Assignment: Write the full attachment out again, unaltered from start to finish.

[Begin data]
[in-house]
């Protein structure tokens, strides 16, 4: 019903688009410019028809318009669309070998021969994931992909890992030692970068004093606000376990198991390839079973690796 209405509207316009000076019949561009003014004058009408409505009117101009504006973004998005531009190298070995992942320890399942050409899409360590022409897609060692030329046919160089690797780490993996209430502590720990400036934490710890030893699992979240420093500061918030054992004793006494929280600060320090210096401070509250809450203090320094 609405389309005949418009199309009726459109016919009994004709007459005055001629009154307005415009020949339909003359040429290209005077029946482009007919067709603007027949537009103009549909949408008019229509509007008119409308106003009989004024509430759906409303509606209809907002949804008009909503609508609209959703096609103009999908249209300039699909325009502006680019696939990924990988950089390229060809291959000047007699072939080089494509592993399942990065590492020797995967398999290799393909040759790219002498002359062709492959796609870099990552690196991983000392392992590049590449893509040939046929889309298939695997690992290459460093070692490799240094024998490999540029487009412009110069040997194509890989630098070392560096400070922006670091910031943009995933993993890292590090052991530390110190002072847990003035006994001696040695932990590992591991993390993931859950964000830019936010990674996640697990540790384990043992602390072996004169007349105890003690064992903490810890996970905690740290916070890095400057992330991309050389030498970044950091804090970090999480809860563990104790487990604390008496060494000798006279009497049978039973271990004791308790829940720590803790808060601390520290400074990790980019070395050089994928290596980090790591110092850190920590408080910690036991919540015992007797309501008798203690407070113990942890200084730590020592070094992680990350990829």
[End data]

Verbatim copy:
[in-house]
């Protein structure tokens, strides 16, 4: 019903688009410019028809318009669309070998021969994931992909890992030692970068004093606000376990198991390839079973690796 209405509207316009000076019949561009003014004058009408409505009117101009504006973004998005531009190298070995992942320890399942050409899409360590022409897609060692030329046919160089690797780490993996209430502590720990400036934490710890030893699992979240420093500061918030054992004793006494929280600060320090210096401070509250809450203090320094 609405389309005949418009199309009726459109016919009994004709007459005055001629009154307005415009020949339909003359040429290209005077029946482009007919067709603007027949537009103009549909949408008019229509509007008119409308106003009989004024509430759906409303509606209809907002949804008009909503609508609209959703096609103009999908249209300039699909325009502006680019696939990924990988950089390229060809291959000047007699072939080089494509592993399942990065590492020797995967398999290799393909040759790219002498002359062709492959796609870099990552690196991983000392392992590049590449893509040939046929889309298939695997690992290459460093070692490799240094024998490999540029487009412009110069040997194509890989630098070392560096400070922006670091910031943009995933993993890292590090052991530390110190002072847990003035006994001696040695932990590992591991993390993931859950964000830019936010990674996640697990540790384990043992602390072996004169007349105890003690064992903490810890996970905690740290916070890095400057992330991309050389030498970044950091804090970090999480809860563990104790487990604390008496060494000798006279009497049978039973271990004791308790829940720590803790808060601390520290400074990790980019070395050089994928290596980090790591110092850190920590408080910690036991919540015992007797309501008798203690407070113990942890200084730590020592070094992680990350990829």